I think and write a good deal about how the benefits of deep work and planning can help your business weather a disaster. A disruption doesn’t need to be long or particularly big – small events can cause unexpected challenges to the work of a solo or micro business.
While there may be a plan in place for a specific type of large disruption such as a power or network outage or what to do if there’s a hurricane, small disruptions can often cause work to topple like dominoes – once one goes, others can cascade and cause work to halt or falter.
I finally have an idea as to why these small bumps can cause problems. Earlier this week I attended a virtual talk about a completely unrelated topic – Wind Energy. A comment made almost in passing has caused me to rethink disruptions and why they cause so many problems in the long term for solo and micro businesses.
Róisín Commane discussed a study of air pollution in the NYC metro area and some surprising findings that occurred when they looked at data before and during the pandemic lockdown. Perhaps you remember – there were comments about how the air cleaned up fast when vehicle traffic essentially stopped.
However, the data tells another story – yes, some pollution did clear up significantly in the NYC area during lockdown – however not as much as expected that can be attributed to cars and trucks. We now can prove that urban power plants and buildings also make a significant contribution.
There was another type of pollution that did clear up. Noise! Once streets were largely quiet there was a belief (later disproved by science) that air pollutants also decreased.
This shows two things that are important. First the belief that most metropolitan air pollution was created by cars. Yes it contributes, but it’s not the only cause. The second is what’s sat with me the most this week, we’re more affected by noise pollution than we realize.
Disruptions and business
How does this relate to disruptions that can derail a solo or micro business?
First, challenges aren’t always caused by the issues we expect. A business may think a specific software solution will increase sales, for example. That may solve some problems, but maybe editing the product descriptions would cause customers to actually buy.
Second, many solo and micro businesses — and now many others — work out of their homes. Many didn’t have a home office until recently. Noises at home are often completely different than those found in an office environment.
I think it’s important to be aware of this and that changes in your work environment can cause disruptions. They may be a big change — such as we all experienced at the start of lockdown. But there are also smaller disruptions that can cause a larger impact on a business.
While some disruptions are unavoidable – or your situation creates added constraints – it’s important to acknowledge they exist.
We tend to plan for big disasters — hurricanes, power outages, floods. But while we’re aware of the existence of other disruptions and have some solutions for them on a personal level, we need to think about how they can effect a business, regardless of size.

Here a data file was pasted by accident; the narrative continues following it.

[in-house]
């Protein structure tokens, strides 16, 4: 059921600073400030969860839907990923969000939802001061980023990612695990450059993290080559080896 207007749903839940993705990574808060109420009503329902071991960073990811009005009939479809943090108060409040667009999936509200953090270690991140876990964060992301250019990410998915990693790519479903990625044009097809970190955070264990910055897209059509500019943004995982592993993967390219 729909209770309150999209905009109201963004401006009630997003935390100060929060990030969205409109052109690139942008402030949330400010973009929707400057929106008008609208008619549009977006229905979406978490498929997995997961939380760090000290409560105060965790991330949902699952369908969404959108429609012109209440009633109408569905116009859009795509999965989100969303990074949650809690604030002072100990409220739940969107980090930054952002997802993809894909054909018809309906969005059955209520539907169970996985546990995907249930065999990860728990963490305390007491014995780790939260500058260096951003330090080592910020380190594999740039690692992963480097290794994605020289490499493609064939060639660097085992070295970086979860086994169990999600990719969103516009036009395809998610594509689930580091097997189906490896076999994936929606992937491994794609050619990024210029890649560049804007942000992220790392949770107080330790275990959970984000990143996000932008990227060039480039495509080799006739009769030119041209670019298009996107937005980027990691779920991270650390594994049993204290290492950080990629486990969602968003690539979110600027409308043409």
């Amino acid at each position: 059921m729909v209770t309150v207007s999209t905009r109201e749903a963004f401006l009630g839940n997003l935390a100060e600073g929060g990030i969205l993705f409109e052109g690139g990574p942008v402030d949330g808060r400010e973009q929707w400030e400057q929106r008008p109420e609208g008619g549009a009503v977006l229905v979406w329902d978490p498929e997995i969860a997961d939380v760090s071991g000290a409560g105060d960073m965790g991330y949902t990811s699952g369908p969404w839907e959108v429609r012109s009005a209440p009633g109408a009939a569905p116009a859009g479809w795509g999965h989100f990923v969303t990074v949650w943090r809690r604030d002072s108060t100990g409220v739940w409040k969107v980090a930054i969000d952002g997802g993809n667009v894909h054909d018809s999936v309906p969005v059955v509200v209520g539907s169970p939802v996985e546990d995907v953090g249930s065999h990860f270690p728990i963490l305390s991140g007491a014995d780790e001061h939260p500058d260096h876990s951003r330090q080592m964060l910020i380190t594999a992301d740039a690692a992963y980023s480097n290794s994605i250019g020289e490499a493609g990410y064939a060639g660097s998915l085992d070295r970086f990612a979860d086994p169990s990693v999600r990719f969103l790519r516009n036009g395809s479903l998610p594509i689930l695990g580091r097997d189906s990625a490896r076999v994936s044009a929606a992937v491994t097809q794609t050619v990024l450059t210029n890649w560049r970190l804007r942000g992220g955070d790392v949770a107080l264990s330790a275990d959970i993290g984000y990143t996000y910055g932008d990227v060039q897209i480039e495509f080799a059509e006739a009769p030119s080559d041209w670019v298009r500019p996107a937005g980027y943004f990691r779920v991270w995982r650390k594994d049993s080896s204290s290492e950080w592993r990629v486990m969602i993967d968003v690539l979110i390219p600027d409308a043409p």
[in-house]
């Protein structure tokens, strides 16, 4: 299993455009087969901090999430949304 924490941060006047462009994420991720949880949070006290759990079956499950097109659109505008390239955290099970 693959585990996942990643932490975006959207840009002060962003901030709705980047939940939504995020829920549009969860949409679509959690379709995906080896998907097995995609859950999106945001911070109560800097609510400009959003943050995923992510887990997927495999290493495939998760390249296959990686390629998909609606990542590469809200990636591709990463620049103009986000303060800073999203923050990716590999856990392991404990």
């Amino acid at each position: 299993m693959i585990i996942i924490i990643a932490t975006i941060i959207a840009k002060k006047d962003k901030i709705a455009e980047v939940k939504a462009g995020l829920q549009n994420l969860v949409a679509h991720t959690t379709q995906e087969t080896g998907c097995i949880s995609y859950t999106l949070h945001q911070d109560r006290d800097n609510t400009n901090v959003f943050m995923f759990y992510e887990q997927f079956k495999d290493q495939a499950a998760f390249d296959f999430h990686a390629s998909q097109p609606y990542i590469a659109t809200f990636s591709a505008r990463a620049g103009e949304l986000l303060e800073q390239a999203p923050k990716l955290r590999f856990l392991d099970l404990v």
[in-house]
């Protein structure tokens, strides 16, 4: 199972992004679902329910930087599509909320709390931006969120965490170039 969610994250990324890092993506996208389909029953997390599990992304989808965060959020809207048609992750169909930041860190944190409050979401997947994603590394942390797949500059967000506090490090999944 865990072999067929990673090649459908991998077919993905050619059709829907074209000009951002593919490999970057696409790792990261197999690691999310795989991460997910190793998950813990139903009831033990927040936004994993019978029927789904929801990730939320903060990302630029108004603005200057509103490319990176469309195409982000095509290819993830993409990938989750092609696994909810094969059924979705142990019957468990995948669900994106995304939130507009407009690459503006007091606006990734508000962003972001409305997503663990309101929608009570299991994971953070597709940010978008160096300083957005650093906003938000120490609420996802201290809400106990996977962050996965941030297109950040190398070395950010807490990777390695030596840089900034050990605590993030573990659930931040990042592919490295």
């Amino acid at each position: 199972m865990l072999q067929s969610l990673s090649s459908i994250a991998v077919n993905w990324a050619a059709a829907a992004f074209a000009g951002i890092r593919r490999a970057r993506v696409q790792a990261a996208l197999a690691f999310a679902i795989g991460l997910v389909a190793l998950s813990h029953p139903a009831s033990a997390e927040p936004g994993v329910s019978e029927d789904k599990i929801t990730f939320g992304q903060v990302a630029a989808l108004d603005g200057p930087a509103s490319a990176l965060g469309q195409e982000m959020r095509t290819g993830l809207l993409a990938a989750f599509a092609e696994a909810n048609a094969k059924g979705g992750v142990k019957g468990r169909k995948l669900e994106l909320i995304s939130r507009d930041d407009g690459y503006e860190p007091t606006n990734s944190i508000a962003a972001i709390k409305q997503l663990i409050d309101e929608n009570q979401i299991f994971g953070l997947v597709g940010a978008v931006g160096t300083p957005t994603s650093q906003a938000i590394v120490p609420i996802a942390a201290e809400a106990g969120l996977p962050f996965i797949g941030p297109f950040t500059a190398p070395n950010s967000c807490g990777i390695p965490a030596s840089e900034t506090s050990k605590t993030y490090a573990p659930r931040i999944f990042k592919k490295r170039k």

Is there a solution?
For example, it’s now leaf season a particularly challenging time to work from home because many of the neighbors’ landscapers use leaf blowers — they are definitely noise pollution. While the crews can clear a yard in about 10 minutes, they also work at other nearby houses and those minutes quickly add up. I’ve found the noise can cut through attempts to mitigate it and my focus is shattered. Ten minutes can be worked through, an hour or longer isn’t possible.
There are several options. Working through it requires the most energy and I’ve found results in work that needs to be redone due to small errors. Relocation requires the most time and effort. I’m very hesitant to do this, I’ll never forget settling into my seat at a nearby coffee shop, only for the shopping center’s landscaping crew to show up right as I sat down! Changing projects is equally disruptive but can still contribute to the feeling of productivity and the one I most often try to employ. I know that once I hear leaf blowers, they’ll probably last for a specific time. My preferred solution is to grab audiobook, headphones, shift focus to my other business, and knit.
Is this the best solution for every business? No. But I’m aware of how detrimental noise pollution is to my work and focus.
Yes, I powered through editing this post to the cacophony of leaf blowers and construction noises.
The following study focuses on NO2 pollution (not noise) and may be of interest to readers: Tzortziou, M., Kwong, C. F., Goldberg, D., Schiferl, L., Commane, R., Abuhassan, N., Szykman, J., and Valin, L.: Declines and peaks in NO2 pollution during the multiple waves of the COVID-19 pandemic in the New York metropolitan area, Atmos. Chem. Phys. Discuss. [preprint], https://doi.org/10.5194/acp-2021-592, in review, 2021.
This blog post from Zapier The Power of Silence: Why You Need Less Noise for Work and Your Health by Belle Cooper in 2017 explores how excessive noise and interruptions are harmful and silence is beneficial.